From the UK to Canada, China to India, all over the world, yoga is big business. In 2016, only Americans spent 16 billion US dollars about yoga classes and products. To put that figure into perspective – it’s the same amount allocated by the World Bank to help the entire African continent fight against the urgent challenges of climate change.
But for many people, even if they religiously attend their weekly yoga classes and like to share snaps of themselves mastering their latest yoga pose on instagramthey might have less idea about the origin of yoga itself (and the movements they do).
So while most people know that yoga is firmly rooted in Indian tradition, what they may not know is the modern history – of how yoga left the shores of India and traveled the world being influenced by gymnastics, bodybuilding and other non-yogic practices to evolve into what it has become today.
Take the postures, the most visible and popular component of yoga – known as asanas in Sanskrit. These include downward dog, triangle pose, and tree pose – plus a whole other number of stretching and balancing positions. Well, it turns out that similar postures can also be seen in calisthenics and danish gymnastics. drills.
There is a good reason for this, because at the end of the 19th and the beginning of the 20th century, a exercise culture swept the globe. These exercises were considered very important, as it was a time when a strong body meant a strong country.
This concern for national fitness also came at a time when the invention of photography was taking off. This meant that the yoga postures, or āsanas, that were practiced in India – which were notoriously difficult to describe effectively in words – could now be conveyed immediately and accurately thanks to the new invention of photography. And cheap reproductive technologies brought yoga poses to the world’s attention for the first time.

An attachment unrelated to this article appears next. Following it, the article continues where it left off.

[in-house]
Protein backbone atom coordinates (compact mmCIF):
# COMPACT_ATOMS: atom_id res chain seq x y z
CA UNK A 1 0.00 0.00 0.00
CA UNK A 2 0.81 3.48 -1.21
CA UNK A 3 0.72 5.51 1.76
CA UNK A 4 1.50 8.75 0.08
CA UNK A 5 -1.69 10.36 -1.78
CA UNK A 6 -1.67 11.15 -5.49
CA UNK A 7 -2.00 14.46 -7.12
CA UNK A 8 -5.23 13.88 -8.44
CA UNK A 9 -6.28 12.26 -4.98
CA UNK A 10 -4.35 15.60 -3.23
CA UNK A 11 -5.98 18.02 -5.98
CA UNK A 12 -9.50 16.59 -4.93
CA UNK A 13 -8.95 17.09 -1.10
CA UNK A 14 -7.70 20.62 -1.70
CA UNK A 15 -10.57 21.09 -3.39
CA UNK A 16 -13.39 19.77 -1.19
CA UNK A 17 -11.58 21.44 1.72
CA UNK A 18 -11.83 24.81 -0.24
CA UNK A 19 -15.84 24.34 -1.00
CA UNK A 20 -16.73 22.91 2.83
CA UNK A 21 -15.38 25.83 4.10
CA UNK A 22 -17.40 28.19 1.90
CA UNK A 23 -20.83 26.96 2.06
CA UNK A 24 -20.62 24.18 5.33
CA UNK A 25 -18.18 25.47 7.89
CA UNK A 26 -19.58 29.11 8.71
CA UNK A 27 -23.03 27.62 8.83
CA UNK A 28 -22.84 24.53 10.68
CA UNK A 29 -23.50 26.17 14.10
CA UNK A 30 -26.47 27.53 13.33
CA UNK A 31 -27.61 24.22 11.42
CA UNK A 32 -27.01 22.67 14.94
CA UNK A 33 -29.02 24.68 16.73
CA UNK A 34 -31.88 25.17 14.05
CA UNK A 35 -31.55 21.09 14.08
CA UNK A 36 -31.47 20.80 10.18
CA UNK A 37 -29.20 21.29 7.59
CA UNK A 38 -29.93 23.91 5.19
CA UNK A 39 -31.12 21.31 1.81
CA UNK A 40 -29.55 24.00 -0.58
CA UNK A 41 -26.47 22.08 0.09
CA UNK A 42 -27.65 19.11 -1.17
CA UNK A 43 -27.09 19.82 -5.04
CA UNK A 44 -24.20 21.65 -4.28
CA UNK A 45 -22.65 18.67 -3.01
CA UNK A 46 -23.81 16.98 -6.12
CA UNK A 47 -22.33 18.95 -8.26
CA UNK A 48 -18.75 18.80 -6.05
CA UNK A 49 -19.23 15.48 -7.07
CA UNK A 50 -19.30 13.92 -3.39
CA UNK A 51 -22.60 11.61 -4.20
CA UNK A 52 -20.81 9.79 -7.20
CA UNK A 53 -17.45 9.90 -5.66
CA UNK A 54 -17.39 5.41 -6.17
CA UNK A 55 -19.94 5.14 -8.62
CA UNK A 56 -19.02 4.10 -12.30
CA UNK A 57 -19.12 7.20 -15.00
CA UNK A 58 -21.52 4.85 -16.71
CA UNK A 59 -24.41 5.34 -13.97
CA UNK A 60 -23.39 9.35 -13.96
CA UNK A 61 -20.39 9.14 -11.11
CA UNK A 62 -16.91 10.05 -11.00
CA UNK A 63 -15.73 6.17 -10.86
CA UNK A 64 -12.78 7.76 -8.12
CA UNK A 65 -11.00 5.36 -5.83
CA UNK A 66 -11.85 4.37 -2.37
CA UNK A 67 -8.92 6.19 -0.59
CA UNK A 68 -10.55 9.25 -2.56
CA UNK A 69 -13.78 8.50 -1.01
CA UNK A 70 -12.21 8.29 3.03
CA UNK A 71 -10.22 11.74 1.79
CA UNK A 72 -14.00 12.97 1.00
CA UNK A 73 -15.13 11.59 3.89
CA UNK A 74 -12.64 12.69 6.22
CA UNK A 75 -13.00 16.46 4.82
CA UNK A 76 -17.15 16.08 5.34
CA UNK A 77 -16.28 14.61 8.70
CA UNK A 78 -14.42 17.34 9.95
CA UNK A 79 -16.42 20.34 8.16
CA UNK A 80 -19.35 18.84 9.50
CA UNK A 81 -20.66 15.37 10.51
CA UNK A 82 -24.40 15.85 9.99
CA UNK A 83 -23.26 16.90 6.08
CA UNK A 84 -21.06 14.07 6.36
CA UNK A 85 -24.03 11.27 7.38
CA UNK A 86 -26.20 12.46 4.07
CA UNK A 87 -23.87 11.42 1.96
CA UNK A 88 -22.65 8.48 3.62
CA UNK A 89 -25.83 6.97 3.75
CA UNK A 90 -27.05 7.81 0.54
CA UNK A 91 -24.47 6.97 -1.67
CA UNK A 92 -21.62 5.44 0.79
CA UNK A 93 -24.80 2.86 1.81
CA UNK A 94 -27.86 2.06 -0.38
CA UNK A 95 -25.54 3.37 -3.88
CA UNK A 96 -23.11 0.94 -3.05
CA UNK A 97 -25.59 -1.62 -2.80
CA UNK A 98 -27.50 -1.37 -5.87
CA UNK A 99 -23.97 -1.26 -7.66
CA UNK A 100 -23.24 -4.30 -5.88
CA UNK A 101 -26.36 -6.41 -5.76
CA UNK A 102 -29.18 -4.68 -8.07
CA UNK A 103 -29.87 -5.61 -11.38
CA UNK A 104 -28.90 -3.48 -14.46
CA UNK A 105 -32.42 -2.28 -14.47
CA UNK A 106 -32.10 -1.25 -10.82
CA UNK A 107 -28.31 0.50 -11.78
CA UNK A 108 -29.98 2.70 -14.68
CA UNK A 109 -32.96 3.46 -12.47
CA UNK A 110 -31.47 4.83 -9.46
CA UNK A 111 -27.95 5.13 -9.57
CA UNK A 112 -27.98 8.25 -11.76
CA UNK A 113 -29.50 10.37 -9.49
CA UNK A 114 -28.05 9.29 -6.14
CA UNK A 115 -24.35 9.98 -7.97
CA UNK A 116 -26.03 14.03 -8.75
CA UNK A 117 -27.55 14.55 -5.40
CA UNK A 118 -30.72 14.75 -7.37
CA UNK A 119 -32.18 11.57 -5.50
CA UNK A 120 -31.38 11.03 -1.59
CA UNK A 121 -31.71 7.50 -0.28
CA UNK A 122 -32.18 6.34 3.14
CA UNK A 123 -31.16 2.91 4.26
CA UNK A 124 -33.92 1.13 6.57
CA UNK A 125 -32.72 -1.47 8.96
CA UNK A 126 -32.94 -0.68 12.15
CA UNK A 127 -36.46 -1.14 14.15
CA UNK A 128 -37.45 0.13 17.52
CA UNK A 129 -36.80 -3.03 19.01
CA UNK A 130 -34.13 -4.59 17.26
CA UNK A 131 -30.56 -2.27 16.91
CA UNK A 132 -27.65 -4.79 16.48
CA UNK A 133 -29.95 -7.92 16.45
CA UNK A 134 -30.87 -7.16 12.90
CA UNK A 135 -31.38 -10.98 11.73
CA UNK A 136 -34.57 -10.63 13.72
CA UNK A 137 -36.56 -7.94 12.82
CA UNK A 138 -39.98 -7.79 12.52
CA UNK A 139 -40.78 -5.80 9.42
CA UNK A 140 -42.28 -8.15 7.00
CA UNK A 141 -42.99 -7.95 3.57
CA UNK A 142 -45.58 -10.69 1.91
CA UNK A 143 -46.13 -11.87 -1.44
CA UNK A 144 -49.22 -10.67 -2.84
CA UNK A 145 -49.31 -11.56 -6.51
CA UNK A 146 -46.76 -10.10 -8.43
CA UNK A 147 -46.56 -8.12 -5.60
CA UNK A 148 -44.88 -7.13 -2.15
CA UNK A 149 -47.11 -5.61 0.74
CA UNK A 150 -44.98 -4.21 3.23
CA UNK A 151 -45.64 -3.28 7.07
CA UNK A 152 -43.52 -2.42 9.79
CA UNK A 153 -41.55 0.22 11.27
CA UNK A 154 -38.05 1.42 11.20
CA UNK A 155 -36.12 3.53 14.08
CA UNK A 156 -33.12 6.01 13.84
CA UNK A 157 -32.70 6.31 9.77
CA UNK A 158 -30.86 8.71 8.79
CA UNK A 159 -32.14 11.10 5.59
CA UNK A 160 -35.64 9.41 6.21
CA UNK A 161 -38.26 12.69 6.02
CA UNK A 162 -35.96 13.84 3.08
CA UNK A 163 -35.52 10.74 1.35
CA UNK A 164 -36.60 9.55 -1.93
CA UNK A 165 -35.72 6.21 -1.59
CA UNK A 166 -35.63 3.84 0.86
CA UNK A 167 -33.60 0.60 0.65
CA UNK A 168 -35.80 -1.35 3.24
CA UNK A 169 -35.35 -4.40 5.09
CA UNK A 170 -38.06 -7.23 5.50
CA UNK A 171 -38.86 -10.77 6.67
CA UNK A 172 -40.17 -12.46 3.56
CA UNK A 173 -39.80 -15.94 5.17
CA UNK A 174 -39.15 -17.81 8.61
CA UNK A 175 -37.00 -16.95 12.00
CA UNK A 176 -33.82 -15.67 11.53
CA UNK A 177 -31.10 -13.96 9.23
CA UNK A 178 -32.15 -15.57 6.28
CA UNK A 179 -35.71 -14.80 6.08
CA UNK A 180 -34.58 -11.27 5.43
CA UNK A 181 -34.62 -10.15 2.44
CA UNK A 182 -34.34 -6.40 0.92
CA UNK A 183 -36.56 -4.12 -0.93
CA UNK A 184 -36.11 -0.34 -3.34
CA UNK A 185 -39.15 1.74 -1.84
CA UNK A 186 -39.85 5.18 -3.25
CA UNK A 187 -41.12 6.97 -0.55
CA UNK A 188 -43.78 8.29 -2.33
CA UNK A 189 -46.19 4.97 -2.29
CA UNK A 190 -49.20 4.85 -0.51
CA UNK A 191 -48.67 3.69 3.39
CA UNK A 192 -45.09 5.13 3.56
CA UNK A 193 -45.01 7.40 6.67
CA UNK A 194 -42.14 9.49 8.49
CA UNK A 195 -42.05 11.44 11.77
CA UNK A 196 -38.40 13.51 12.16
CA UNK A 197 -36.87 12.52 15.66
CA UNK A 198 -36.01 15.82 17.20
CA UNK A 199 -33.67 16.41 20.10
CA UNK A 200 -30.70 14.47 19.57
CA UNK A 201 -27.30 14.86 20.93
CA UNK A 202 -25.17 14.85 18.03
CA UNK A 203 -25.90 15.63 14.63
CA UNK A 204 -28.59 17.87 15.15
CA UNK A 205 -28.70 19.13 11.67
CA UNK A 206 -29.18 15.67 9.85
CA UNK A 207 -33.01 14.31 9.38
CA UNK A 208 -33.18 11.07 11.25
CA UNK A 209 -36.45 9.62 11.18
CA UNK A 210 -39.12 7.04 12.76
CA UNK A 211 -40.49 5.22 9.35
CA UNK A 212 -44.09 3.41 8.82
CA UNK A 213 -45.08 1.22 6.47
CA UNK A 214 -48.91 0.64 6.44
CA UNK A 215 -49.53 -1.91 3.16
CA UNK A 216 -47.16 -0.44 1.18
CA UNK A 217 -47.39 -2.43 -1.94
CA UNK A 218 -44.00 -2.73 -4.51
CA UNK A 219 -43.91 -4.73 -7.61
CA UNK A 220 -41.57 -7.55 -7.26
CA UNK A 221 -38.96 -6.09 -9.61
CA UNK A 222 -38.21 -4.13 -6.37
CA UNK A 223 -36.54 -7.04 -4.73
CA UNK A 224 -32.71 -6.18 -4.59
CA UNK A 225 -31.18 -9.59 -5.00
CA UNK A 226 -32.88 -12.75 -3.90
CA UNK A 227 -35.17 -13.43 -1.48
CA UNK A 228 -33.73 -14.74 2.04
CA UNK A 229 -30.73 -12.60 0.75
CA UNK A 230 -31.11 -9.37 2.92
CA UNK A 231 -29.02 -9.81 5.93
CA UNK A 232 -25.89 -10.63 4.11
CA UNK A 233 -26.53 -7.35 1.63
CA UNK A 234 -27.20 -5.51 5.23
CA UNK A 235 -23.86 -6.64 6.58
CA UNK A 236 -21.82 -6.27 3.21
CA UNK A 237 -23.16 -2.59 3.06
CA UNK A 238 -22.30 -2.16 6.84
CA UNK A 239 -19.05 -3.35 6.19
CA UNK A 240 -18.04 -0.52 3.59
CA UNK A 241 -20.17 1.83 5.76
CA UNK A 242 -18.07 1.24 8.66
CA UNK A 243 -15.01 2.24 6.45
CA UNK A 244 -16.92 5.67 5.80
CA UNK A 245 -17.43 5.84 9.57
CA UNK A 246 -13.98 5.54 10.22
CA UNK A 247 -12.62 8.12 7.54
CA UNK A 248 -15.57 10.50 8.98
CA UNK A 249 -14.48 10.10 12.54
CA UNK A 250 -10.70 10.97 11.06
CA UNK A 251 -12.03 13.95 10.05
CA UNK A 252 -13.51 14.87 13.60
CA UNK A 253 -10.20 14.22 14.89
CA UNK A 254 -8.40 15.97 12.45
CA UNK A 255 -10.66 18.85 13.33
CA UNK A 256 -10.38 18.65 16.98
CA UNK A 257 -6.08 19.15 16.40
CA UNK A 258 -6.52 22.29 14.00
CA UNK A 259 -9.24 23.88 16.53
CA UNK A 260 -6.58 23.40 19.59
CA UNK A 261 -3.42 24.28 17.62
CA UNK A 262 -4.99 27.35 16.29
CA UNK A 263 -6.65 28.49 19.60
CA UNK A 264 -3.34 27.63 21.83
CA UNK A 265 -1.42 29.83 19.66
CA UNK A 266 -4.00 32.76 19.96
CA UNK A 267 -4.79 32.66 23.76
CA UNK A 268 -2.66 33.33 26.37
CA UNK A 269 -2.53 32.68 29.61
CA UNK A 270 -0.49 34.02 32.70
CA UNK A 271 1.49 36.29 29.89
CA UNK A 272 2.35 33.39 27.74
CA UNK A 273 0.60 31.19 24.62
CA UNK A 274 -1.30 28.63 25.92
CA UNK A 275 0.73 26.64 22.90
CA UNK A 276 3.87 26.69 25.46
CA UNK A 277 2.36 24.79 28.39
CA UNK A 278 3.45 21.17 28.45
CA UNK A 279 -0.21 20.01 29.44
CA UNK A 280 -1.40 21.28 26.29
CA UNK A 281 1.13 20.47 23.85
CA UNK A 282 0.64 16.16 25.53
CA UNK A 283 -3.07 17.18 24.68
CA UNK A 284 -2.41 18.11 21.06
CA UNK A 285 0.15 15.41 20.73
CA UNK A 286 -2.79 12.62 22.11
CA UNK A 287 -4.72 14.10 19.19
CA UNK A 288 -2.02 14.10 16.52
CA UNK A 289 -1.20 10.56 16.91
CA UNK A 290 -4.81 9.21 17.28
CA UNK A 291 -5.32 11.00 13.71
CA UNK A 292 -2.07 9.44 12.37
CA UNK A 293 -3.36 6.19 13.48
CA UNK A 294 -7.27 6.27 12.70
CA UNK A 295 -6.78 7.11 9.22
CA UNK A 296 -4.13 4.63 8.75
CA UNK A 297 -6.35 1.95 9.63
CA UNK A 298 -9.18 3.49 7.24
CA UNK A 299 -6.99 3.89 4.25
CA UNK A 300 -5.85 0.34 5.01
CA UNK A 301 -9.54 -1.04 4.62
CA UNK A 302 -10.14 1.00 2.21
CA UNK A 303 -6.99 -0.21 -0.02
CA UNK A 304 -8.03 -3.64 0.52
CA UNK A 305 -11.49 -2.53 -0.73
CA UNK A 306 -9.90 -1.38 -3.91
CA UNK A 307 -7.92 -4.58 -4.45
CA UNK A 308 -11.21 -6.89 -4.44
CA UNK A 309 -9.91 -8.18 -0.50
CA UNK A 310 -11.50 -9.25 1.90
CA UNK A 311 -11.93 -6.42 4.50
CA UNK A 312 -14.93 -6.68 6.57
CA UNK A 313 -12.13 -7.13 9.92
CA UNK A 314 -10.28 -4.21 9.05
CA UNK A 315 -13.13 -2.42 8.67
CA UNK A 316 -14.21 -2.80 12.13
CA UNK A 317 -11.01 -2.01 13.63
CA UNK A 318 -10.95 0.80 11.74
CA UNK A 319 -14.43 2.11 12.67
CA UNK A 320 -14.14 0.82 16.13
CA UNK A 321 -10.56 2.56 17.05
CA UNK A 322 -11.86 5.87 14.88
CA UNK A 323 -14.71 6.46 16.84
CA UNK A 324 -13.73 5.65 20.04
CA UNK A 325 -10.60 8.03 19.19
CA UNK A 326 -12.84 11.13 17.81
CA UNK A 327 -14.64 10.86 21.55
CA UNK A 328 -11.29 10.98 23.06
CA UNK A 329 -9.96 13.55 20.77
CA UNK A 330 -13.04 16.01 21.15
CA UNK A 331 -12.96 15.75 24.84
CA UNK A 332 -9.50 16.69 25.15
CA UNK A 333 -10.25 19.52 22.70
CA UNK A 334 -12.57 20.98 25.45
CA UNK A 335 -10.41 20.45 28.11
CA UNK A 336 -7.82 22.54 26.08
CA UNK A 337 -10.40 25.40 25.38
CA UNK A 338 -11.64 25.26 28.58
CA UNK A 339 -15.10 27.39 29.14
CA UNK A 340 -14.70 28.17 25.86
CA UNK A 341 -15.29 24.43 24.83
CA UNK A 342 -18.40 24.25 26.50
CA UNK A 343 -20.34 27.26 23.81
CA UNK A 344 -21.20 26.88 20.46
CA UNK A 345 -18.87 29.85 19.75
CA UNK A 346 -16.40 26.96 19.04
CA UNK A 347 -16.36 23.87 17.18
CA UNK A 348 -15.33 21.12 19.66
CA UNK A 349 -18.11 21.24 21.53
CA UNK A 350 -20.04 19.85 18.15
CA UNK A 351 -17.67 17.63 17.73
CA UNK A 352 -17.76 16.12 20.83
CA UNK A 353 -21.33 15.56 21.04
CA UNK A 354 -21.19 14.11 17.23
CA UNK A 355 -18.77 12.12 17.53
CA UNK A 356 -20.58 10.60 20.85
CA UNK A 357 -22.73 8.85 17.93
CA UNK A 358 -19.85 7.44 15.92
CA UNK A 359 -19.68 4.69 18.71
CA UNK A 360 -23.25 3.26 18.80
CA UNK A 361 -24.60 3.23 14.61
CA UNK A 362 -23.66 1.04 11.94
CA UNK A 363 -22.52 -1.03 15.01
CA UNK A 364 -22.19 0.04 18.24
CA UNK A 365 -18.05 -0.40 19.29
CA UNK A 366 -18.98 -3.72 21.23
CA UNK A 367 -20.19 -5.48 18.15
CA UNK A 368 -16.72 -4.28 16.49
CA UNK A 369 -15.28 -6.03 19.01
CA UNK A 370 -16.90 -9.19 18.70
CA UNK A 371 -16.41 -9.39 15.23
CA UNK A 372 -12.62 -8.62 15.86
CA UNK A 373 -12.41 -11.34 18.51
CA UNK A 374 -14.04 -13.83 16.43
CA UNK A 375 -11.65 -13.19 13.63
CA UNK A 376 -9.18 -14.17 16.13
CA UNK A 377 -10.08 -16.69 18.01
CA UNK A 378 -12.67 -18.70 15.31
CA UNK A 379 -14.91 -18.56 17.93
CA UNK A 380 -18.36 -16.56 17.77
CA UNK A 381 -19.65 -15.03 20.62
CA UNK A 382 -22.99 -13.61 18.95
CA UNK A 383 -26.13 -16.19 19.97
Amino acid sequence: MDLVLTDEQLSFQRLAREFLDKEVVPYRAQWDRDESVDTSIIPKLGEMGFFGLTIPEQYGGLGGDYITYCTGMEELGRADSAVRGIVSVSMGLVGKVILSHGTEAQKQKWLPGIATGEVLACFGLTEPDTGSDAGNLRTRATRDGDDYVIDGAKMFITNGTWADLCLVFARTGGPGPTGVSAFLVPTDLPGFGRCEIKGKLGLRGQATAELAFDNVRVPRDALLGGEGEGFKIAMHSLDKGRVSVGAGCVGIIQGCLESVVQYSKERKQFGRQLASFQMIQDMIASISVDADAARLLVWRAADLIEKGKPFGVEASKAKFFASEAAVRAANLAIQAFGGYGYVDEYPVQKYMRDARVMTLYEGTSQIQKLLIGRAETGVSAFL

Both inside and outside India, books, manuals and magazines started introducing the āsanas. In Europe and America, people initially looked at and ridiculed these poses as exotic or retrograde. But the postures later gained popularity as reshaped Indian health and fitness regimens.
This inevitably meant that European notions of gymnastics and bodybuilding became intertwined with Indian postures and poses along the way. And what many of us know today as yoga is partly the result of this mixture.
This was particularly the case with European and American women’s “spiritual gymnastics”. Often born on the fringes of “churchless” Protestantism, these various methods involved various positions and movements of the body, as well as rhythmic breathing, to access the “divine” – much like yoga does.
And this modern entanglement of yoga with women’s spirituality-focused exercise may help explain why yoga is so popular around the world among women today – with women representing more than 80% of practitioners in the USA.
The new age
But of course, it doesn’t stop there: breathing, relaxation, and various varieties of meditation have all helped make yoga what it is today.
And as with postural yoga — the usual yoga class you’d take at a gym or yoga studio that focuses on stretching and strength-building poses — these techniques have often been synthesized with non-traditional elements – such as psychotherapy, Western occultism, chiropractic, hypnosis, and New Age forms of religion. And it has also helped take yoga in a totally different direction from its original roots.
This has also happened with yoga in modern urban India, where the movement has undergone what one researcher calls “the pizza effect”. Much like the modern journey of pizza from Naples to New York and back, yoga has traveled far beyond its homeland and assimilated various influences – returning to India with new flavors and ingredients.